- Unit in Causeway Place shopping centre was owned by the Chinese billionaire's sister and brother-in-law
- Shop bought in 2013 for HK$26.23 million was sold on Thursday for a loss of HK$8.23 million
A shop in Causeway Bay, owned by relatives of Chinese billionaire Xiao Jianhua, the founder of the troubled Tomorrow Group, was sold at a massive loss as they start unwinding their property portfolio in the city.
On Thursday, Xiao Yonghong and Sun Darui, the younger sister and brother-in-law of the missing tycoon, offloaded a 337 square feet retail unit at Causeway Place shopping centre for HK$18 million, according to Land Registry data. The couple had paid HK$26.23 million (US$3.34 million) in May 2013, incurring a loss of HK$8.23 million or 31.4 per cent.
Xiao's two sisters are reported to have bought about HK$300 million worth of property in Hong Kong since 2011.
The latest transaction highlights the fragile state of the retail sector in Causeway Bay " which is home to the world's most expensive retail street by rental value. Businesses in the popular retail district have been frequently disrupted over the past two months as a large number of anti-government protests against the now-suspended extradition bill started in the area.
Retail sales in Hong Kong have taken a beating from the US- China trade war as well as the social unrest. Sales fell 6.7 per cent in June, down for a fifth consecutive month, the latest month for which data is available.
The declines for July and August are only expected to widen, as the protests took a turn for the worse as protesters occupied the airport this week, leading to the cancellation of hundreds of flights on Monday and Tuesday.
Edwin Lee, founder and chief executive of Bridgeway Prime Shop Fund Management, said that the drop of about 30 per cent was not a lot.
"We should congratulate the seller," Lee said. "Districts catering to tourists and youngsters are the hardest hit (by the protests). This shopping centre targets youngsters selling clothes and toys."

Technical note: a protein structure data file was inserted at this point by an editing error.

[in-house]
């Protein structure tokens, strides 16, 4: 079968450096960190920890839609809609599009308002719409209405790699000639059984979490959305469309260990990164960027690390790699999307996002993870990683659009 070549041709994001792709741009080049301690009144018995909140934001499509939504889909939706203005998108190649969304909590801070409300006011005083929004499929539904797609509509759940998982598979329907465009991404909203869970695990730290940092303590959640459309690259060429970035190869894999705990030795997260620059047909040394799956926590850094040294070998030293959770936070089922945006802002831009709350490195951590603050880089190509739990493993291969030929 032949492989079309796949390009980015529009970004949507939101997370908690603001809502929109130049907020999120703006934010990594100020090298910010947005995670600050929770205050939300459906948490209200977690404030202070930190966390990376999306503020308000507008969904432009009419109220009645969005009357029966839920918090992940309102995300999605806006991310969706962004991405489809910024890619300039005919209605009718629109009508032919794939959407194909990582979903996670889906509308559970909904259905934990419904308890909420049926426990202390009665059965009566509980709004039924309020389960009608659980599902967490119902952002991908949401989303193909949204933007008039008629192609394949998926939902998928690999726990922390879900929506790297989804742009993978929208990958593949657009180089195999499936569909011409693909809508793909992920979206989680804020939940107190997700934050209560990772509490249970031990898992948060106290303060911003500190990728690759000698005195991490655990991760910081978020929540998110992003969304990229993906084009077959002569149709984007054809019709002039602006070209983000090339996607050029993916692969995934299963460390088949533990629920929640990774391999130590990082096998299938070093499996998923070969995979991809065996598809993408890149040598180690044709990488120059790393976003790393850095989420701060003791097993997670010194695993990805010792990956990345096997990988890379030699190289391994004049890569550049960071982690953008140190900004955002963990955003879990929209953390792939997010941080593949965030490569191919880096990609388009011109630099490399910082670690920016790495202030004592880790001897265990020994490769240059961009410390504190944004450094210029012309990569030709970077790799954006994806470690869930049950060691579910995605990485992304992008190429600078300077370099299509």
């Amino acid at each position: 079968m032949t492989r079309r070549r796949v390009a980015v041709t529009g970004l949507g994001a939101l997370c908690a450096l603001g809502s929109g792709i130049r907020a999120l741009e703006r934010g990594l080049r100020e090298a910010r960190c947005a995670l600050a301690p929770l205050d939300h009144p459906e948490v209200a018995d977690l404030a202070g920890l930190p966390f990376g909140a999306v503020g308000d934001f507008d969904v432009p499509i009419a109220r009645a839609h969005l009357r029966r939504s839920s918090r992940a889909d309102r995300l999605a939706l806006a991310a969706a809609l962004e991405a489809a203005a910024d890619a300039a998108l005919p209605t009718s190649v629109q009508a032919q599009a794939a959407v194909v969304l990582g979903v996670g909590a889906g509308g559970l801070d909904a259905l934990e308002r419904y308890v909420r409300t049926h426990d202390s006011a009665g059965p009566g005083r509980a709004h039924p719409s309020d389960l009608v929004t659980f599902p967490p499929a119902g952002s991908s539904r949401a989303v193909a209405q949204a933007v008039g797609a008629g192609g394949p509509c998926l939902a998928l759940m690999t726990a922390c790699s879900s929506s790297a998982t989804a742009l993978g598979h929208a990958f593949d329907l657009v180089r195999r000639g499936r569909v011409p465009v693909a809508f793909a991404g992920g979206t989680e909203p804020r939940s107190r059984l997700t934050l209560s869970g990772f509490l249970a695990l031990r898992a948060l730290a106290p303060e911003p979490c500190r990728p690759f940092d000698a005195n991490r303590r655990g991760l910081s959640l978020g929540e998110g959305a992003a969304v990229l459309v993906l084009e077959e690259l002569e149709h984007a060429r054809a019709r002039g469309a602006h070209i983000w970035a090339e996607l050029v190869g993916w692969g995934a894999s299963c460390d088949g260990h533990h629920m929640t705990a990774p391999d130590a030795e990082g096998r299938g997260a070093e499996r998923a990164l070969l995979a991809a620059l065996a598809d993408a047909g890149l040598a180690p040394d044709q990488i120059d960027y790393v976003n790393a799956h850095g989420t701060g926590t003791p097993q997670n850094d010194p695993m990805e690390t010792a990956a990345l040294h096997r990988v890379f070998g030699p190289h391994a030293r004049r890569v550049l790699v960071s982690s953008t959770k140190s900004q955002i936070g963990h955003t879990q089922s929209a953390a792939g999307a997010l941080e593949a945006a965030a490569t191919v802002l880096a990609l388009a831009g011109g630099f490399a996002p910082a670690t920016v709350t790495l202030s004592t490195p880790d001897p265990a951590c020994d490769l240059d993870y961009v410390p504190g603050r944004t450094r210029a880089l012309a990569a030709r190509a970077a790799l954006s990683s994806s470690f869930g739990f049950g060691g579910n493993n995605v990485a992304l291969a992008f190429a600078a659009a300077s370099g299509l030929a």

The unit is currently occupied by a boutique called JA2K Ladies Fashion. JA2K could not be reached for comment.
Lee said the craze for shops in Causeway Bay reached its peak in 2013, when the district saw 10 of the biggest deals recorded in the city.
He added prices would fall by a further 10 per cent to 20 per cent in the coming two to three months.
"If the protests continue, and it is still chaotic in September when schools start, the (owners) would lose hope," said Lee.
Tomorrow Group holds stakes in hundreds of Chinese listed companies via proxies, spanning energy, financial services, technology and real estate.
The Chinese authorities have been trying to carve up his business interests ever since Xiao left Hong Kong in January 2017 on the eve of the Lunar New Year for mainland China, where he is believed to be helping with one of the biggest investigations into deal making.
Xiao has not been seen in public since, and is awaiting trial on charges of bribery and manipulating stock prices.
Copyright (c) 2019. South China Morning Post Publishers Ltd. All rights reserved.
Wuhan not necessarily where coronavirus crossed from animals into humans: WHO expert
Pandemic could set back Peru's poverty fight a decade: official
There might never be a "silver bullet" for COVID-19: WHO chief
Interview: China leads post-pandemic global economic recovery, says Ecuadorian expert